Applying the principle of common but differentiated responsibility to the mitigation of greenhouse gases from international shipping

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Per Kågeson

The report discusses options for reconciling the principle of Common but Differentiated Responsibility (CBDR) with IMO’s principle of equal treatment of ships when creating a markedbased measure for curbing CO2 emissions from international shipping. Global application with revenues used for compensating the developing countries (no net incidence) is the most obvious option. Another possibility is to provide a grace period for emissions from ships on route to non-Annex I countries by restricting the application of a market-based measure to emissions caused by ships on journey to ports in the rich countries. The geographical coverage of such a scheme could gradually widen as non-Annex I countries become more economically advanced. Among the issues that need to be clarified are the exact grounds for compensation. The basic choice is between distinct categories (Annex I or non-Annex I) and parametric values such as CO2/capita and GDP/capita. Another main issue is the duration of the compensation rules. Some non-Annex I countries have already passed the least developed Annex I countries in terms of GDP per capita and/or emissions per capita. It may be a good idea to establish an expert group, as proposed by China and India, to look into the details of how to apply CBDR to the reduction of emissions from international shipping, including the longer term implications.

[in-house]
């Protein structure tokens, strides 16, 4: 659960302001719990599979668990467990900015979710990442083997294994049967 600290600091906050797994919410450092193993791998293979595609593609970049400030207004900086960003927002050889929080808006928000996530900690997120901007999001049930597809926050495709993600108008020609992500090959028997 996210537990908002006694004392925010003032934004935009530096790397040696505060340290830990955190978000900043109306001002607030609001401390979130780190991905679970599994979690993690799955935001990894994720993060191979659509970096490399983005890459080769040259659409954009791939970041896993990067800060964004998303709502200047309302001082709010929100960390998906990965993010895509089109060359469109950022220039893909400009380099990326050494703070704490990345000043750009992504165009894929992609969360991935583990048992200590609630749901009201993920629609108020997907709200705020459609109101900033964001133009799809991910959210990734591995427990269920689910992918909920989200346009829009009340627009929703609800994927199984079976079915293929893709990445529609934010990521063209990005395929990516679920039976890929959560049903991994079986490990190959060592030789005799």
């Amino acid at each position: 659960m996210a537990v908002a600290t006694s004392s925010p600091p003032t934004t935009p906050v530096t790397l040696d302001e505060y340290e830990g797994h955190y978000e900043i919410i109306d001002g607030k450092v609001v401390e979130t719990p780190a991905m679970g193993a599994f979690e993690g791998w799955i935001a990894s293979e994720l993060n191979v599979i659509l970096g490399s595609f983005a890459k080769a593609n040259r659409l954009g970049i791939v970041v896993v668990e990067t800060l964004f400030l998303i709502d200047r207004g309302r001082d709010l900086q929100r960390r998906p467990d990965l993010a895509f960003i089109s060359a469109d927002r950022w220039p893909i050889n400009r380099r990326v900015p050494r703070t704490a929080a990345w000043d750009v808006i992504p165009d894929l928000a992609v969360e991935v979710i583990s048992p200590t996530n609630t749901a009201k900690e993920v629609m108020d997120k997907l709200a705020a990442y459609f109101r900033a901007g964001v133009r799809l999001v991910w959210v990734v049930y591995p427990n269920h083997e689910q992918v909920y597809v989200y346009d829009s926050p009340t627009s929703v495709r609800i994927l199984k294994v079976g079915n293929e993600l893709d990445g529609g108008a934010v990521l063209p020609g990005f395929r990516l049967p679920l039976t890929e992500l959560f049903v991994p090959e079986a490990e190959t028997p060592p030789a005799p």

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Shipping and the environment – research meets reality

Centre for Transport Studies (CTS) in co-operation with Ports of Stockholm invite you to the seminar Shipping and the environment – research meets reality.

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